Hundreds of Make the Road New York members marched over the Brooklyn Bridge and rallied in Foley Square today in support of a New York City Council bill that would make paid sick days a basic workplace standard.
Guillermo Barerra**, a father of two who was fired from a Brooklyn Restaurant for asking permission to go the hospital joined the spirited rally. He told the Daily News about how he was let go: "She told me I was fired and she never wanted to see me again and I should never return It’s terrible. Employees should not be treated this way."
Pending Council legislation backed by the WFP and a broad coalition of advocates, labor, and small businesses would ensure that no one in New York City has to choose between their health and the job they need to get by.
Over 2,000 New Yorkers have signed the WFP’s petition calling on the City Council and Mayor to move quickly on the bill as city schools reopen and the flu season returns.
Joining the boisterous crowd were Councilmembers Gale Brewer, the bill’s lead sponsor, Julissa Ferreras, Jessica Lappin, Mathieu Eugene, Dan Garodnik, Robert Jackson, Diana Reyna, and David Weprin. Also in attendance were several soon-to-be Councilmembers including Brad Lander, Jumaane Williams, Jimmy Van Bramer, Ydanis Rodriguez, Mark Winston-Griffith, Margaret Chin and Stephen Levin many fresh off victorious insurgent campaigns.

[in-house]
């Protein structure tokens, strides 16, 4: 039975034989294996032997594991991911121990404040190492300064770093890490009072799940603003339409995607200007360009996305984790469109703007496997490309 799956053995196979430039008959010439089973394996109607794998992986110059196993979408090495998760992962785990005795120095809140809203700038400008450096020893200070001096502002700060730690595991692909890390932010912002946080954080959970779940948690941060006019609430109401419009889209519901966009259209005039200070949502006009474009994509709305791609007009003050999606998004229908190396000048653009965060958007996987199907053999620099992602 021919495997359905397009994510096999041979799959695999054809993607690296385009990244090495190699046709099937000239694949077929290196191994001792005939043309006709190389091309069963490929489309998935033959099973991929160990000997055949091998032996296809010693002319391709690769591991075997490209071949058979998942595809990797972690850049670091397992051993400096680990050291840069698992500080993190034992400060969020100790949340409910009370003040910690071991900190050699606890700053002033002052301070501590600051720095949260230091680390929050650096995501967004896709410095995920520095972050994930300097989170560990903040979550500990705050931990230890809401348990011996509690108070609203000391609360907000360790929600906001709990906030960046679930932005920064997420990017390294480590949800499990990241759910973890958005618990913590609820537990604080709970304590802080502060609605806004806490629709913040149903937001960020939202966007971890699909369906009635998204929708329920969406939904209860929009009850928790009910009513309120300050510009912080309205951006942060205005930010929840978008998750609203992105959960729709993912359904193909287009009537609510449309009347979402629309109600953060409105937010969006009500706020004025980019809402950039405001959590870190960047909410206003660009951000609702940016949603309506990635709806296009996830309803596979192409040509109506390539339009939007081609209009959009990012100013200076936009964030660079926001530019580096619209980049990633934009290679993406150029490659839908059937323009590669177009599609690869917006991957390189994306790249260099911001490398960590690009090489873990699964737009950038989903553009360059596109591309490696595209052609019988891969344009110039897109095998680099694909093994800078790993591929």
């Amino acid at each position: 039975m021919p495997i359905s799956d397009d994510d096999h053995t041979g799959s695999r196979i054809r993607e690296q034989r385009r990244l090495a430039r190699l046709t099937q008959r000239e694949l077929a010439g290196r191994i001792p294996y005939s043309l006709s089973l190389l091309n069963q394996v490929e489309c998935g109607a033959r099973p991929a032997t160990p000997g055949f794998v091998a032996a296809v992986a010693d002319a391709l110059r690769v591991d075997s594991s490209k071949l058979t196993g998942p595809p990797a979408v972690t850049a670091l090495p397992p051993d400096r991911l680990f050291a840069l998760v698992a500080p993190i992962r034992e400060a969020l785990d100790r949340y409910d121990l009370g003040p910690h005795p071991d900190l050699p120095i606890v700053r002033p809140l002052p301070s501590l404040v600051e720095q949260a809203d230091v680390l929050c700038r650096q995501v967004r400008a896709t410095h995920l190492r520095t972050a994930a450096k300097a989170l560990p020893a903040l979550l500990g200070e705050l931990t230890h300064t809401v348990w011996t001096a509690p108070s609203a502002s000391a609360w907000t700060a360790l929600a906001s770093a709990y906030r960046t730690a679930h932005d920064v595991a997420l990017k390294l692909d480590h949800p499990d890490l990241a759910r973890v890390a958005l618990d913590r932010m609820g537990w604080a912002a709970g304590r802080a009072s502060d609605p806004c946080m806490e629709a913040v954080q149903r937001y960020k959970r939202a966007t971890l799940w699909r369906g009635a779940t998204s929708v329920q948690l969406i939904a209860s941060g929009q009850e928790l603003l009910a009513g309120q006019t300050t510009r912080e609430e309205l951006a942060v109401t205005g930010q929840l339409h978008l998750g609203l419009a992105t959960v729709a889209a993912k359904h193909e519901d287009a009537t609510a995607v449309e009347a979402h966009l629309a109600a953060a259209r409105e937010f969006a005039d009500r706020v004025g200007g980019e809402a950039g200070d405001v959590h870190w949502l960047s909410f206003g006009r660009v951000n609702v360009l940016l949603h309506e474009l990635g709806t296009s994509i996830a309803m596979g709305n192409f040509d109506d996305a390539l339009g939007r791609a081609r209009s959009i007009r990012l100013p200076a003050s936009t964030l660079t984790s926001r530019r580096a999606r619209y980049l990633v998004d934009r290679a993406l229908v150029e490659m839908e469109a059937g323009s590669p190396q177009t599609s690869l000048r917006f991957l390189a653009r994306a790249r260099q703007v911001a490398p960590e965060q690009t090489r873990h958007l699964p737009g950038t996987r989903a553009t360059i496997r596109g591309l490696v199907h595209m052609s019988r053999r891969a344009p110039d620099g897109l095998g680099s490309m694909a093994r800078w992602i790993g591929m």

Imagine being forced to choose between your health and your job. That’s what nearly a million workers in New York City could be facing if they or their children get sick. Hundreds of workers and students marched across the Brooklyn Bridge on Thursday in support of the Paid Sick Time Act. And many of those marchers had nightmare stories.
Guillermo Barrera worked as a cook in a Brooklyn restaurant for nearly seven years, never taking a sick or vacation day. He told CBS 2 that in September, he was so sick he had to go to the hospital and was immediately fired, the boss telling him he really didn’t want the job . "But the reality is if you have a 10-year-old kid, they’re showing flu-like symptoms, you have no paid sick leave – you’re going to send that kid to school and if you’re having those symptoms yourself, you can’t stay home from work if it means losing money or losing your job," said Andrew Friedman of Make the Road New York.
A main sponsor of the march and rally was the Working Families Party, which helped a score of Council members win their primaries, making the bill a top priority. "I think it’s clearly a display of their new-found political muscle," grumbled restaurant industry spokesman Robert Bookman, saying the city lacks the legal power to impose paid sick leave rules on private employers.
**Make the Road New York member